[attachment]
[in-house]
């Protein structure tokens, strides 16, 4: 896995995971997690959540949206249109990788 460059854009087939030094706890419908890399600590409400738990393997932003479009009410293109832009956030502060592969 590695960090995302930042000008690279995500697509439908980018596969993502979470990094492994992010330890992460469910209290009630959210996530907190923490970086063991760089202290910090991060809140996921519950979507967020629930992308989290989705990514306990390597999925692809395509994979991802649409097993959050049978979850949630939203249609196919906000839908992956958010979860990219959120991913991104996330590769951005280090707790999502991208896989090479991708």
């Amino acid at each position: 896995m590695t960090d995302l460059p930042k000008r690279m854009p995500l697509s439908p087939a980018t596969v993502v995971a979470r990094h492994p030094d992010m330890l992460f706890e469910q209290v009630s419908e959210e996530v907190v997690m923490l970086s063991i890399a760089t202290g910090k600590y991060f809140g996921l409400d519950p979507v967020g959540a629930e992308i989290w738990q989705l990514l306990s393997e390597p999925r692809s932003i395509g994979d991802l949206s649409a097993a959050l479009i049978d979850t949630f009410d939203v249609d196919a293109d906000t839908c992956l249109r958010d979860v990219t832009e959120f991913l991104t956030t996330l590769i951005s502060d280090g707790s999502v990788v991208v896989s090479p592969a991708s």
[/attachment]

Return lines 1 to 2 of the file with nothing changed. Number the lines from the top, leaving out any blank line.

[in-house]
């Protein structure tokens, strides 16, 4: 896995995971997690959540949206249109990788 460059854009087939030094706890419908890399600590409400738990393997932003479009009410293109832009956030502060592969 590695960090995302930042000008690279995500697509439908980018596969993502979470990094492994992010330890992460469910209290009630959210996530907190923490970086063991760089202290910090991060809140996921519950979507967020629930992308989290989705990514306990390597999925692809395509994979991802649409097993959050049978979850949630939203249609196919906000839908992956958010979860990219959120991913991104996330590769951005280090707790999502991208896989090479991708």